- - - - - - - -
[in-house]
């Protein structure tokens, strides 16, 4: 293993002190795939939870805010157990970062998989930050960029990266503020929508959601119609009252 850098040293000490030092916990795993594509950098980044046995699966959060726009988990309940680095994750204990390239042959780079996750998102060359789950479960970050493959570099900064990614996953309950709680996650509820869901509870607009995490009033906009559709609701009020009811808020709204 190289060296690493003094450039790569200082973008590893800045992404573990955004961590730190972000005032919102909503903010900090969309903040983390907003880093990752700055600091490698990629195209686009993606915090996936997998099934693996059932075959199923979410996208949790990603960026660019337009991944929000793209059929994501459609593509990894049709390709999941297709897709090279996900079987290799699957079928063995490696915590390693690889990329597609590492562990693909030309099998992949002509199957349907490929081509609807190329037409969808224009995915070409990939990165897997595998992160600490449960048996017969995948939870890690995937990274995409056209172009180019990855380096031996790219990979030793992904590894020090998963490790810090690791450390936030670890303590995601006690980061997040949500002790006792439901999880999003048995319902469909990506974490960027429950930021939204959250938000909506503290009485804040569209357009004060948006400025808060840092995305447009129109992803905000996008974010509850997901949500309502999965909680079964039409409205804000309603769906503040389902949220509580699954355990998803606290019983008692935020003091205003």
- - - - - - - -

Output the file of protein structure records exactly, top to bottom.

[in-house]
């Protein structure tokens, strides 16, 4: 293993002190795939939870805010157990970062998989930050960029990266503020929508959601119609009252 850098040293000490030092916990795993594509950098980044046995699966959060726009988990309940680095994750204990390239042959780079996750998102060359789950479960970050493959570099900064990614996953309950709680996650509820869901509870607009995490009033906009559709609701009020009811808020709204 190289060296690493003094450039790569200082973008590893800045992404573990955004961590730190972000005032919102909503903010900090969309903040983390907003880093990752700055600091490698990629195209686009993606915090996936997998099934693996059932075959199923979410996208949790990603960026660019337009991944929000793209059929994501459609593509990894049709390709999941297709897709090279996900079987290799699957079928063995490696915590390693690889990329597609590492562990693909030309099998992949002509199957349907490929081509609807190329037409969808224009995915070409990939990165897997595998992160600490449960048996017969995948939870890690995937990274995409056209172009180019990855380096031996790219990979030793992904590894020090998963490790810090690791450390936030670890303590995601006690980061997040949500002790006792439901999880999003048995319902469909990506974490960027429950930021939204959250938000909506503290009485804040569209357009004060948006400025808060840092995305447009129109992803905000996008974010509850997901949500309502999965909680079964039409409205804000309603769906503040389902949220509580699954355990998803606290019983008692935020003091205003």